It has been widely recognized that the spread of diesel vehicles is expected to grow significantly around the world, even in countries like the United States where the current penetration is not yet comparable to that of gasoline engines. However, future emission standards envisaged (EURO V) for diesel vehicles indicate that, together with the results obtained in the future by improving the technology of the engine and the quality of the fuel, it will be necessary to resort to the use of post-treatment systems. The severity of the EURO V rules (limits even lower than Euro IV for particulate and NOx, with specific reference to the size distribution of particulate matter) require new solutions based on catalytic traps.
The main objective of this project was to expand and deepen the knowledge of post treatment catalytic systems assisted by microwave and cold plasma in order to develop a technology able to enforce the EURO V legislation.
The objective had to be achieved through two coordinated approaches:
i) optimization of the formulation of the catalyst and support ‘s active phases, to either exploit the selective heating of the particulate by the microwave, thus reducing the power required for the regeneration of the filter, or the oxidizing ability of the NOx together or without cold plasma;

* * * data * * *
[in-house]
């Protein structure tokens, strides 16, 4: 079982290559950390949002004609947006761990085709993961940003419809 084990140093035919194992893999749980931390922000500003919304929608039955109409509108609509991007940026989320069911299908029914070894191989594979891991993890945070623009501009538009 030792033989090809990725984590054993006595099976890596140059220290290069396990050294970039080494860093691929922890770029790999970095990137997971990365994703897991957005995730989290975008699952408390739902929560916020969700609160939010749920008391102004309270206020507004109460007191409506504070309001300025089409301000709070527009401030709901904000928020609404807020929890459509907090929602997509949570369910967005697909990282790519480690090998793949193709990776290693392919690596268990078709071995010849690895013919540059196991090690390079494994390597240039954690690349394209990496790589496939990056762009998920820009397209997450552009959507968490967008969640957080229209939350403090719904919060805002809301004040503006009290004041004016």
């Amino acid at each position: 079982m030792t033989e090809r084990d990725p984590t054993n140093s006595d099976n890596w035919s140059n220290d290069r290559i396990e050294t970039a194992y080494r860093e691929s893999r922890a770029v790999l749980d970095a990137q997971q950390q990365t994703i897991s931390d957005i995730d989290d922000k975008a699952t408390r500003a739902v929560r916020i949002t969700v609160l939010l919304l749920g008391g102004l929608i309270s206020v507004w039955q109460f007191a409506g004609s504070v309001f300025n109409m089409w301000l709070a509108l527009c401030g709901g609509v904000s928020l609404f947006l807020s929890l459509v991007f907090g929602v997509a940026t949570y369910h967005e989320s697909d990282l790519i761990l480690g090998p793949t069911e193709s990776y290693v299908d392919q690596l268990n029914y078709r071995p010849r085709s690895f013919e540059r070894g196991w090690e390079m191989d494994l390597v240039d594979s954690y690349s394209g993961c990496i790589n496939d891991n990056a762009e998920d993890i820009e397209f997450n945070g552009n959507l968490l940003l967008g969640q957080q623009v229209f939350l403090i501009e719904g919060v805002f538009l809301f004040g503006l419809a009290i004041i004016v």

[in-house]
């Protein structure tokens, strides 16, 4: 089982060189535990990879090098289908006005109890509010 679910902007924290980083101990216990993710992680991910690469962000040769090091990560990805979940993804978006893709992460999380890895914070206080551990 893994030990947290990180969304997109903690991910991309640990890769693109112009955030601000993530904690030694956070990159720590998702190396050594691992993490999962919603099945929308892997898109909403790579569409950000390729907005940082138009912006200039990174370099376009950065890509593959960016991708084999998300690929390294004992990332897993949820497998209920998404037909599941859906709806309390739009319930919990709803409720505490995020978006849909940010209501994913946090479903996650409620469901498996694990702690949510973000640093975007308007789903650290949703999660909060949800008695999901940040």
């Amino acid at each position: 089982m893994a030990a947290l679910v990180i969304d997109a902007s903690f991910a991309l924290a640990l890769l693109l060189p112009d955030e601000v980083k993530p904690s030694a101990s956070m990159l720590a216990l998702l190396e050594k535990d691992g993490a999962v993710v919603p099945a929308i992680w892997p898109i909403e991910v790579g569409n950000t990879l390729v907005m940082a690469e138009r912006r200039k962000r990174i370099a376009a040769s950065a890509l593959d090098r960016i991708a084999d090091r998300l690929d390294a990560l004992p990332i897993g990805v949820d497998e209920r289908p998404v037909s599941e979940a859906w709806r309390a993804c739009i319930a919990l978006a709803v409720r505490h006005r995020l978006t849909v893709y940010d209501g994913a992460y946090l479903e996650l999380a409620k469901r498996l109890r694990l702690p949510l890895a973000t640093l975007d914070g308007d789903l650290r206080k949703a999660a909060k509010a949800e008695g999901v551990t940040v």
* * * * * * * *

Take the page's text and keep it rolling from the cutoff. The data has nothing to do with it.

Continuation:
ii) control, under realistic conditions of the performance of the systems proposed for the post-treatment (structured catalytic filters, testing of a diesel engine common rail’s exhaust).
The regeneration systems of catalytic filters based on cold plasma and microwave appeared to be very suitable for future applications, both to reduce the additional consumption of fuel, as well as to overcome the problems related to the not controlled regeneration.
Microwave irradiation as a technique for active regeneration of filters for diesel particulate had been revived recently with a microwave-regenerated Silicon carbide (SiC) fiber filter able to convert the electromagnetic energy into thermal energy with an efficiency of about 100%. The tests on the engine showed high efficiencies of regeneration with a reduced consumption of additional fuel.
Furthermore, it was shown how the coupling of catalytic technologies with techniques that make use of cold plasma can result in a considerable increase in efficiency for pollutants reduction (NOx and particulate matter) present in exhaust gases from diesel engines.
The plasma becomes chemically reactive thanks to the interaction between the electrons and the gas molecules which causes the dissociation of the molecules into radicals. Such reactivity can be exploited to induce chemical reactions at low temperature (non-thermal plasma) which would allow the destruction of the pollutants in the exhaust gases. The process has a high efficiency, as can be enabled a wide range of chemical reactions with a low input of energy.